Friday, 2 November 2012
Kamchatka by Marcelo Figueras
I first heard of this novel when it was reviewed on Radio 4's A Good Read, during the rain-sodden months we laughingly refer to as the British Summer of 2012.
This Summer was memorable for many things - the Diamond Jubilee, the Olympics and Paralympics in London and not least my daughter's 'A' level results. Being in Britain felt like being at the centre of the world - but the weather was definitely forgettable, and sooner or later some form of escape was called for. A real escape was out of the question so, hell, once again it had to be literary.
Kamchatka, by Argentinian author Marcelo Figueras, was shortlisted for the Independent Foreign Fiction Prize, and after listening to the unanimously glowing reviews on A Good Read I knew I had to track it down. Maybe the Argentina of the 1970s depicted in the novel wouldn't be my first choice for asylum, though - the country was ruled at that time by a military junta of generals intent on waging a dirty war against their own people. Political opponents or even those who dared criticise the regime disappeared from everyday life in their thousands, as though they had simply never existed.
The story is seen through the eyes of a ten-year-old child; we never know his real name but he adopts the identity of Harry as his family is driven into hiding. Harry is an endearing and knowledgeable narrator who retreats more and more into a world of comic books and superheroes - some of my book group thought he was too knowledgeable for a child, but the story is being told some time later and the greater experience of the older Harry is often woven into the narrative. The title of the book Kamchatka refers to a place not in Argentina but in Russia, one of the far flung territories in Harry's beloved board game of Risk. It is also the last word that Harry's father says to him, for reasons which are revealed as the story unfolds.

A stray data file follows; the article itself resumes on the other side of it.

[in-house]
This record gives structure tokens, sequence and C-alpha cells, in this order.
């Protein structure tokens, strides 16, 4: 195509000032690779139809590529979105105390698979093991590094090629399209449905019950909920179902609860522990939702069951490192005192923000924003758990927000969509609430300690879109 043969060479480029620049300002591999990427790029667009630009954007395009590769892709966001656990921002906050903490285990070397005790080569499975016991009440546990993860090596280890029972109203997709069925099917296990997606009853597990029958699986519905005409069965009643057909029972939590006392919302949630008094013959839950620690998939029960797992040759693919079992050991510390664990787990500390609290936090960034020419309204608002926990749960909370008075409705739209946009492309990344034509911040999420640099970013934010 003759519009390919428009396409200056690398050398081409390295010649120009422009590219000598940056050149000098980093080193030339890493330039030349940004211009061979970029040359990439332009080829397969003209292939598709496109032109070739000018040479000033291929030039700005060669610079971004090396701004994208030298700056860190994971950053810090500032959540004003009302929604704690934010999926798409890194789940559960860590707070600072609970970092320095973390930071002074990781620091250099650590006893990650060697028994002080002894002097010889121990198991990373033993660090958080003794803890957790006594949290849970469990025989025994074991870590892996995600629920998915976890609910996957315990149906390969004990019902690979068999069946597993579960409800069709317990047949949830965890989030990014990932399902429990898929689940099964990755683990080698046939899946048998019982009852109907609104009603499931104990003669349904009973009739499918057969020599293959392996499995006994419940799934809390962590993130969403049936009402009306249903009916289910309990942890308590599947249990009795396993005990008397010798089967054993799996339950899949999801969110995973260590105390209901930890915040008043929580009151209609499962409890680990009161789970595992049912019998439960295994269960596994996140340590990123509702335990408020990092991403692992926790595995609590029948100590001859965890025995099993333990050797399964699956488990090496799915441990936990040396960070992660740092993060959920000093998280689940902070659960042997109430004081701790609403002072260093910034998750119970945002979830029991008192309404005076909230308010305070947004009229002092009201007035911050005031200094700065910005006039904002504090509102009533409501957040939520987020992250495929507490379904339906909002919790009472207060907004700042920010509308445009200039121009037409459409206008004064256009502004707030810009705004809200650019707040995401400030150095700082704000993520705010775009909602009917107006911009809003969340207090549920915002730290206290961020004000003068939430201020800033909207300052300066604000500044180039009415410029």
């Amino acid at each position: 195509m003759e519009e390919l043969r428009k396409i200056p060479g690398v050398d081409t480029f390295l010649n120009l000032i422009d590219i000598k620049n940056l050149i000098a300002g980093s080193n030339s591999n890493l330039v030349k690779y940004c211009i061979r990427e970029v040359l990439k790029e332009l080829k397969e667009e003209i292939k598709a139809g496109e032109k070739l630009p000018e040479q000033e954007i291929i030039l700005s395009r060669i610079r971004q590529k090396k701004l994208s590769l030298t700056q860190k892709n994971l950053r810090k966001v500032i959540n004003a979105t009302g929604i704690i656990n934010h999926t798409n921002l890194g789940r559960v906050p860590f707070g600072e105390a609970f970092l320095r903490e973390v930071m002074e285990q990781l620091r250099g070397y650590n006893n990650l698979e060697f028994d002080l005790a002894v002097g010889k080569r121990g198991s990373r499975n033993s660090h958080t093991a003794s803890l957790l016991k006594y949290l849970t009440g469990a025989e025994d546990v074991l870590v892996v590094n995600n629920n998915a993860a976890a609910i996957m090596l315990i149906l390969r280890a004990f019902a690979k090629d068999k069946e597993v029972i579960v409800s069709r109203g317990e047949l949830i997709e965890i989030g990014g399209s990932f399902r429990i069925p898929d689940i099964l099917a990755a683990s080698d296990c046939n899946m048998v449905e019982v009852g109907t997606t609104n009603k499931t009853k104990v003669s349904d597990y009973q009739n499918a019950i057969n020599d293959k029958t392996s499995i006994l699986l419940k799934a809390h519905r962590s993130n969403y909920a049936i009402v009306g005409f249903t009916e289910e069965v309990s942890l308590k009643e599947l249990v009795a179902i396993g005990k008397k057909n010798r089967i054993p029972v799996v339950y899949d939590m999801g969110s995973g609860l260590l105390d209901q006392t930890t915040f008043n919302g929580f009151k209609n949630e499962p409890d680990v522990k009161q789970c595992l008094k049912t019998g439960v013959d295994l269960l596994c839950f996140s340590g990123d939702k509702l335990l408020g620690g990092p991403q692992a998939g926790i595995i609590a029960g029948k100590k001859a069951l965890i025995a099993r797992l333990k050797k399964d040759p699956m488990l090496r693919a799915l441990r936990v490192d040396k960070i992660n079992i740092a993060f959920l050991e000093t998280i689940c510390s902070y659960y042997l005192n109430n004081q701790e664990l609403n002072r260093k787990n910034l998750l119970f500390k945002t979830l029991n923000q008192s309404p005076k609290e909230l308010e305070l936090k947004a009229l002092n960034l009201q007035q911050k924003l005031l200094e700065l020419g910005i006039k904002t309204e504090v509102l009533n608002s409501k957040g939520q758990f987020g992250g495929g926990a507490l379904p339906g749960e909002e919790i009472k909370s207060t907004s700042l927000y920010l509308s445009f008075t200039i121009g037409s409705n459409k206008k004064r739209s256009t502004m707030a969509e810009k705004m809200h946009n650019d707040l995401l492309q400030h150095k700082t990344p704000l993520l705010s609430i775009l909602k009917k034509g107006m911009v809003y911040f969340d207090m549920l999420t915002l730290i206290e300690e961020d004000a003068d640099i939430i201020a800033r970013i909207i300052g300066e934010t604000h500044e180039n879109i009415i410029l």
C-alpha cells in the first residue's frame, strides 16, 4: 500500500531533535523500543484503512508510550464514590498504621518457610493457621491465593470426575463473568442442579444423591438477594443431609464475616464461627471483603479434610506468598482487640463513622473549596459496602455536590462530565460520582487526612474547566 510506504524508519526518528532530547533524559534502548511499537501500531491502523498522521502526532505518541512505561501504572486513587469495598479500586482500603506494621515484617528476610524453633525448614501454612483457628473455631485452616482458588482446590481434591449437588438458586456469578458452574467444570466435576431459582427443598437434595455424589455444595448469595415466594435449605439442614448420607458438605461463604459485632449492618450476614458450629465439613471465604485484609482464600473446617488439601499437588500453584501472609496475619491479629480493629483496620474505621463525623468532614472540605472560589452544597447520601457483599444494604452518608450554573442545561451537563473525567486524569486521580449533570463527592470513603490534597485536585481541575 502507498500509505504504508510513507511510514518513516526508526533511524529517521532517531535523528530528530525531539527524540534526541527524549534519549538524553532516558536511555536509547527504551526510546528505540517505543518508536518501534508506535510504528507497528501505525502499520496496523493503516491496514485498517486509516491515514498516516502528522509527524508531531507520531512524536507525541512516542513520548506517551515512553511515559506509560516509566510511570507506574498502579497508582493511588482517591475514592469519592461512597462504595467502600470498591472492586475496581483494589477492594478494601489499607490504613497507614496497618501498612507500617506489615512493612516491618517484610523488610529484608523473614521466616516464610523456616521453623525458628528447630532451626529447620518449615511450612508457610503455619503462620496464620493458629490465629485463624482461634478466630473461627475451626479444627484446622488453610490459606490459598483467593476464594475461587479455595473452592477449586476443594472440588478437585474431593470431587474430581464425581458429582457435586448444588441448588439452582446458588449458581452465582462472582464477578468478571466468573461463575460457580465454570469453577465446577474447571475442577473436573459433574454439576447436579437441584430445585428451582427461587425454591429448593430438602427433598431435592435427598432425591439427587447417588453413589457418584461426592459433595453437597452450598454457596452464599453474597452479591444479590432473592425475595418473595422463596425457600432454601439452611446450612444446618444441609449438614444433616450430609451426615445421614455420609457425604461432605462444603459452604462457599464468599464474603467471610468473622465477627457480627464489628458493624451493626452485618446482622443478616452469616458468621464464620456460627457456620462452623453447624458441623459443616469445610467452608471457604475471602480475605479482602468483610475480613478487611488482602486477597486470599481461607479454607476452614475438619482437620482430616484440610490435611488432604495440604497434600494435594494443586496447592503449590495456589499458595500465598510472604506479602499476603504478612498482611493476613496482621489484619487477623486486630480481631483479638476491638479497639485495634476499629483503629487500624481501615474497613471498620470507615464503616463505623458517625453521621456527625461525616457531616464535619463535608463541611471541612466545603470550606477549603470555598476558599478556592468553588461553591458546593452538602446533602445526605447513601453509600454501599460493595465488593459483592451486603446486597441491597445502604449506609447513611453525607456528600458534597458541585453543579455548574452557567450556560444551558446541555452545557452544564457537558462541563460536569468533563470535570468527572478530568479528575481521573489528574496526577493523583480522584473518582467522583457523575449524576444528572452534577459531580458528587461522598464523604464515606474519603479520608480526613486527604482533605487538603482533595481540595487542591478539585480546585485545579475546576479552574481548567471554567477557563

You feel as though this is a very real childhood and, from what I've subsequently read of Figueras, quite a lot is indeed autobiographical. The story is made by its details - the board games, the comics, the Nesquik and his brother's precious Goofy, the many, many references to the books and films Harry loves. The relationships are beautifully observed, too, from Harry's Papa and Mama (the Rock) his little brother (the Midget) and his assortment of grandparents and various 'Uncles', to the friends he reluctantly has to leave behind and the new ones he makes along the way.
The book is sub-divided into different school periods by subject; Harry is good at school and misses his classes when forced to leave. He tries to resent his new Catholic school, but in the end he can't. But the threat to his family is always lurking there in the shadows, in the coded conversations and looks exchanged by his parents and the unexpected late night journeys and retreats.
It cannot end happily and you're drawn towards an inevitably heart-wrenching conclusion and the horror of loss. But there is lightness along the way; a heated debate over the relative merits of Superman and Batman, a toad rescue mission, The Rock's failure to become an efficient housewife and epic games of Risk. And, above all, there is the realisation of the true meaning of Kamchatka.
I would have loved to read this novel in its native tongue, but my Spanish is lamentable so I settled for Frank Wynne's admirable English translation. As soon as I finished the book, I searched for other works by Marcelo Figueras; several more have been published but Kamchatka is the only one so far to make it into English. There's a wonderful interview on Winstonsdad's blog in which Figueras mentions he would like to see La batalla del calentamiento translated next; please Frank and Atlantic Books, could you see what you can do?